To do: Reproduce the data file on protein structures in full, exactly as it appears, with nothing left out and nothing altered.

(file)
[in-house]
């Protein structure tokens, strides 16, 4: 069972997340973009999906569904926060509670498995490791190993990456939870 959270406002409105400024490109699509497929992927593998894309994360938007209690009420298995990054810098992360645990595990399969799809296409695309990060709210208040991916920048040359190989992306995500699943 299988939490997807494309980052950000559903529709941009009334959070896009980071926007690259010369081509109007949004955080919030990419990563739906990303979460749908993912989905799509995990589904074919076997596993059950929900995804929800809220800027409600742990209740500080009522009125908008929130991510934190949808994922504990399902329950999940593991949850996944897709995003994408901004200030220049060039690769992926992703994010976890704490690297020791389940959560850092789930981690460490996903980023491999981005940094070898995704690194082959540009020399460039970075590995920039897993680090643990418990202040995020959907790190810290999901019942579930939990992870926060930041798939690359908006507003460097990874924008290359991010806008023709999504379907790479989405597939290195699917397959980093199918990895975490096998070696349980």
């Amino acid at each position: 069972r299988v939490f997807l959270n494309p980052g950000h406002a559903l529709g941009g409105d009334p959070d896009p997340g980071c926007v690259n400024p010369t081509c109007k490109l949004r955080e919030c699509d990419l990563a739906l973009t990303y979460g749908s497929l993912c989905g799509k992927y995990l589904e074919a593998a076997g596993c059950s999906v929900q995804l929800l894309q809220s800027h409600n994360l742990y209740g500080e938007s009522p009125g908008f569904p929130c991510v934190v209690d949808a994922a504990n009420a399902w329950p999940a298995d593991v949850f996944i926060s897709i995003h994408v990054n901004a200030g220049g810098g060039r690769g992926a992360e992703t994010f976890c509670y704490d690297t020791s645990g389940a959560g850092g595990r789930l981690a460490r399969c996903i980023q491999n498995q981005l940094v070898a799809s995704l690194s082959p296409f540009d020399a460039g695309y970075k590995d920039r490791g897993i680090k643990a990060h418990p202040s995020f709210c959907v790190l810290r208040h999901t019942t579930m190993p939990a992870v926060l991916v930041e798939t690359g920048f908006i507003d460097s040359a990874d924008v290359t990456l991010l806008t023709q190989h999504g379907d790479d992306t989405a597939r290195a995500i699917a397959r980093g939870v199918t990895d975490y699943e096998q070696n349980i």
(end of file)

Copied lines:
[in-house]
């Protein structure tokens, strides 16, 4: 069972997340973009999906569904926060509670498995490791190993990456939870 959270406002409105400024490109699509497929992927593998894309994360938007209690009420298995990054810098992360645990595990399969799809296409695309990060709210208040991916920048040359190989992306995500699943 299988939490997807494309980052950000559903529709941009009334959070896009980071926007690259010369081509109007949004955080919030990419990563739906990303979460749908993912989905799509995990589904074919076997596993059950929900995804929800809220800027409600742990209740500080009522009125908008929130991510934190949808994922504990399902329950999940593991949850996944897709995003994408901004200030220049060039690769992926992703994010976890704490690297020791389940959560850092789930981690460490996903980023491999981005940094070898995704690194082959540009020399460039970075590995920039897993680090643990418990202040995020959907790190810290999901019942579930939990992870926060930041798939690359908006507003460097990874924008290359991010806008023709999504379907790479989405597939290195699917397959980093199918990895975490096998070696349980």
């Amino acid at each position: 069972r299988v939490f997807l959270n494309p980052g950000h406002a559903l529709g941009g409105d009334p959070d896009p997340g980071c926007v690259n400024p010369t081509c109007k490109l949004r955080e919030c699509d990419l990563a739906l973009t990303y979460g749908s497929l993912c989905g799509k992927y995990l589904e074919a593998a076997g596993c059950s999906v929900q995804l929800l894309q809220s800027h409600n994360l742990y209740g500080e938007s009522p009125g908008f569904p929130c991510v934190v209690d949808a994922a504990n009420a399902w329950p999940a298995d593991v949850f996944i926060s897709i995003h994408v990054n901004a200030g220049g810098g060039r690769g992926a992360e992703t994010f976890c509670y704490d690297t020791s645990g389940a959560g850092g595990r789930l981690a460490r399969c996903i980023q491999n498995q981005l940094v070898a799809s995704l690194s082959p296409f540009d020399a460039g695309y970075k590995d920039r490791g897993i680090k643990a990060h418990p202040s995020f709210c959907v790190l810290r208040h999901t019942t579930m190993p939990a992870v926060l991916v930041e798939t690359g920048f908006i507003d460097s040359a990874d924008v290359t990456l991010l806008t023709q190989h999504g379907d790479d992306t989405a597939r290195a995500i699917a397959r980093g939870v199918t990895d975490y699943e096998q070696n349980i």